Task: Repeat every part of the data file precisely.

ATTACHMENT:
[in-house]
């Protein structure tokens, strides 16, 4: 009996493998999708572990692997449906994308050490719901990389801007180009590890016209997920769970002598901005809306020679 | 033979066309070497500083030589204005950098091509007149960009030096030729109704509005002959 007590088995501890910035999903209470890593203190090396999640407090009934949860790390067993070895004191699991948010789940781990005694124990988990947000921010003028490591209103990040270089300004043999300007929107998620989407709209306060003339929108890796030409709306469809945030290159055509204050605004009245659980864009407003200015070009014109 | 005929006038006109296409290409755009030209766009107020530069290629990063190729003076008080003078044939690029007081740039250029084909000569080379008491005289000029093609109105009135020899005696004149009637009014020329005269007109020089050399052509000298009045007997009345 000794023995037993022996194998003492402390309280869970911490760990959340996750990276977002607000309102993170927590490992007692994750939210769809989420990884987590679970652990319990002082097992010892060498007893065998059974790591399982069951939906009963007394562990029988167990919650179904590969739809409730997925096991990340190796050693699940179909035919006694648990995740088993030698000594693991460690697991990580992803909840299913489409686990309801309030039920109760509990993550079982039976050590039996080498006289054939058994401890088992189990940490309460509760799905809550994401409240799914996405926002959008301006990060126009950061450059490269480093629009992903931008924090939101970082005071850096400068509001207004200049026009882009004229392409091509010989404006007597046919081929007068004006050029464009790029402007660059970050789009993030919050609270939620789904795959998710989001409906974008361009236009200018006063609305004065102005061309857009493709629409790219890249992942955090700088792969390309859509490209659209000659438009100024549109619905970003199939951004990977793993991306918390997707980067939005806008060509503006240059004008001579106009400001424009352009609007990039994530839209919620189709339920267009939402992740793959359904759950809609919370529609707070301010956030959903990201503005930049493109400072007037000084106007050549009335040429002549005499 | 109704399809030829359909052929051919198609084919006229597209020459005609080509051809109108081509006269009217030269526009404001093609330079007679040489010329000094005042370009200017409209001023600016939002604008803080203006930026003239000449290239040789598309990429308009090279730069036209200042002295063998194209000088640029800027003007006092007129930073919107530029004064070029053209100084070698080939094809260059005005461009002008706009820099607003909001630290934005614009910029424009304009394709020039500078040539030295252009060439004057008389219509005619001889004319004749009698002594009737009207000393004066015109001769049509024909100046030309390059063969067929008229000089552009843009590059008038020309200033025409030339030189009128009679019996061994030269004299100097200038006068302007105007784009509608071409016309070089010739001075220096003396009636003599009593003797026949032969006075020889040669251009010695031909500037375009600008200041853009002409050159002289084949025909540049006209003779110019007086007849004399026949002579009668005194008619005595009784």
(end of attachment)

[in-house]
């Protein structure tokens, strides 16, 4: 009996493998999708572990692997449906994308050490719901990389801007180009590890016209997920769970002598901005809306020679 | 033979066309070497500083030589204005950098091509007149960009030096030729109704509005002959 007590088995501890910035999903209470890593203190090396999640407090009934949860790390067993070895004191699991948010789940781990005694124990988990947000921010003028490591209103990040270089300004043999300007929107998620989407709209306060003339929108890796030409709306469809945030290159055509204050605004009245659980864009407003200015070009014109 | 005929006038006109296409290409755009030209766009107020530069290629990063190729003076008080003078044939690029007081740039250029084909000569080379008491005289000029093609109105009135020899005696004149009637009014020329005269007109020089050399052509000298009045007997009345 000794023995037993022996194998003492402390309280869970911490760990959340996750990276977002607000309102993170927590490992007692994750939210769809989420990884987590679970652990319990002082097992010892060498007893065998059974790591399982069951939906009963007394562990029988167990919650179904590969739809409730997925096991990340190796050693699940179909035919006694648990995740088993030698000594693991460690697991990580992803909840299913489409686990309801309030039920109760509990993550079982039976050590039996080498006289054939058994401890088992189990940490309460509760799905809550994401409240799914996405926002959008301006990060126009950061450059490269480093629009992903931008924090939101970082005071850096400068509001207004200049026009882009004229392409091509010989404006007597046919081929007068004006050029464009790029402007660059970050789009993030919050609270939620789904795959998710989001409906974008361009236009200018006063609305004065102005061309857009493709629409790219890249992942955090700088792969390309859509490209659209000659438009100024549109619905970003199939951004990977793993991306918390997707980067939005806008060509503006240059004008001579106009400001424009352009609007990039994530839209919620189709339920267009939402992740793959359904759950809609919370529609707070301010956030959903990201503005930049493109400072007037000084106007050549009335040429002549005499 | 109704399809030829359909052929051919198609084919006229597209020459005609080509051809109108081509006269009217030269526009404001093609330079007679040489010329000094005042370009200017409209001023600016939002604008803080203006930026003239000449290239040789598309990429308009090279730069036209200042002295063998194209000088640029800027003007006092007129930073919107530029004064070029053209100084070698080939094809260059005005461009002008706009820099607003909001630290934005614009910029424009304009394709020039500078040539030295252009060439004057008389219509005619001889004319004749009698002594009737009207000393004066015109001769049509024909100046030309390059063969067929008229000089552009843009590059008038020309200033025409030339030189009128009679019996061994030269004299100097200038006068302007105007784009509608071409016309070089010739001075220096003396009636003599009593003797026949032969006075020889040669251009010695031909500037375009600008200041853009002409050159002289084949025909540049006209003779110019007086007849004399026949002579009668005194008619005595009784």